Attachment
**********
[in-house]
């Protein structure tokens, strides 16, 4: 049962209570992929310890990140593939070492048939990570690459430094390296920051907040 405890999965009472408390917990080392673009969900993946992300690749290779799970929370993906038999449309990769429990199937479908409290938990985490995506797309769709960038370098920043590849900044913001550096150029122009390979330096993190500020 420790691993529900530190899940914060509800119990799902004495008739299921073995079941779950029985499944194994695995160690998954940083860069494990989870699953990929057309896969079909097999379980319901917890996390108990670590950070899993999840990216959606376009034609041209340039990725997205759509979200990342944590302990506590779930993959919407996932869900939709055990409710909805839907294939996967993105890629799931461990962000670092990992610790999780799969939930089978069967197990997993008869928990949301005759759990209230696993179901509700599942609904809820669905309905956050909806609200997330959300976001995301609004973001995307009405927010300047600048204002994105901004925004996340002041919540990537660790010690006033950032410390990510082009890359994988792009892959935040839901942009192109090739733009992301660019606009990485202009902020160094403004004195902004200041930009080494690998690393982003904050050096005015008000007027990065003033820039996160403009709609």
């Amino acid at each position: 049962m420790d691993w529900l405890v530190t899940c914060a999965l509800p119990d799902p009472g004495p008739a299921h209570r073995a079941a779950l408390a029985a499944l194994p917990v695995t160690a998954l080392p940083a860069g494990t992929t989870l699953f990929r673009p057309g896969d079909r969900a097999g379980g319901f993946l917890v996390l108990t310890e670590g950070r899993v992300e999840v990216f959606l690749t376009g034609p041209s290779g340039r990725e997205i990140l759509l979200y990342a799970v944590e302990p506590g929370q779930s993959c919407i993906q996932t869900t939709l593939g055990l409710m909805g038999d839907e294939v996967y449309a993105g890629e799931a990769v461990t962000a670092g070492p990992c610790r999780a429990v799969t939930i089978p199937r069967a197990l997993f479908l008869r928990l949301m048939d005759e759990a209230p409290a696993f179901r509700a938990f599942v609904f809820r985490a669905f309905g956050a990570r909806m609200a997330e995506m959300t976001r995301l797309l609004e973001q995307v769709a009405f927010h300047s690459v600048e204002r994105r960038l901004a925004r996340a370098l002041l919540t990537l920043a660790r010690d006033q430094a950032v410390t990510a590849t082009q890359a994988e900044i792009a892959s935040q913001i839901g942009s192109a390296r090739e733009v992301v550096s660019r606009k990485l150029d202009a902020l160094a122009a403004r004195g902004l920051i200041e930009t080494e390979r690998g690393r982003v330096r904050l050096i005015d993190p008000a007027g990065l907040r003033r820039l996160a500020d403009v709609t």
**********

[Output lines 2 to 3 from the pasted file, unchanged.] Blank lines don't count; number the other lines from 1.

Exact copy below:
């Protein structure tokens, strides 16, 4: 049962209570992929310890990140593939070492048939990570690459430094390296920051907040 405890999965009472408390917990080392673009969900993946992300690749290779799970929370993906038999449309990769429990199937479908409290938990985490995506797309769709960038370098920043590849900044913001550096150029122009390979330096993190500020 420790691993529900530190899940914060509800119990799902004495008739299921073995079941779950029985499944194994695995160690998954940083860069494990989870699953990929057309896969079909097999379980319901917890996390108990670590950070899993999840990216959606376009034609041209340039990725997205759509979200990342944590302990506590779930993959919407996932869900939709055990409710909805839907294939996967993105890629799931461990962000670092990992610790999780799969939930089978069967197990997993008869928990949301005759759990209230696993179901509700599942609904809820669905309905956050909806609200997330959300976001995301609004973001995307009405927010300047600048204002994105901004925004996340002041919540990537660790010690006033950032410390990510082009890359994988792009892959935040839901942009192109090739733009992301660019606009990485202009902020160094403004004195902004200041930009080494690998690393982003904050050096005015008000007027990065003033820039996160403009709609």
């Amino acid at each position: 049962m420790d691993w529900l405890v530190t899940c914060a999965l509800p119990d799902p009472g004495p008739a299921h209570r073995a079941a779950l408390a029985a499944l194994p917990v695995t160690a998954l080392p940083a860069g494990t992929t989870l699953f990929r673009p057309g896969d079909r969900a097999g379980g319901f993946l917890v996390l108990t310890e670590g950070r899993v992300e999840v990216f959606l690749t376009g034609p041209s290779g340039r990725e997205i990140l759509l979200y990342a799970v944590e302990p506590g929370q779930s993959c919407i993906q996932t869900t939709l593939g055990l409710m909805g038999d839907e294939v996967y449309a993105g890629e799931a990769v461990t962000a670092g070492p990992c610790r999780a429990v799969t939930i089978p199937r069967a197990l997993f479908l008869r928990l949301m048939d005759e759990a209230p409290a696993f179901r509700a938990f599942v609904f809820r985490a669905f309905g956050a990570r909806m609200a997330e995506m959300t976001r995301l797309l609004e973001q995307v769709a009405f927010h300047s690459v600048e204002r994105r960038l901004a925004r996340a370098l002041l919540t990537l920043a660790r010690d006033q430094a950032v410390t990510a590849t082009q890359a994988e900044i792009a892959s935040q913001i839901g942009s192109a390296r090739e733009v992301v550096s660019r606009k990485l150029d202009a902020l160094a122009a403004r004195g902004l920051i200041e930009t080494e390979r690998g690393r982003v330096r904050l050096i005015d993190p008000a007027g990065l907040r003033r820039l996160a500020d403009v709609t």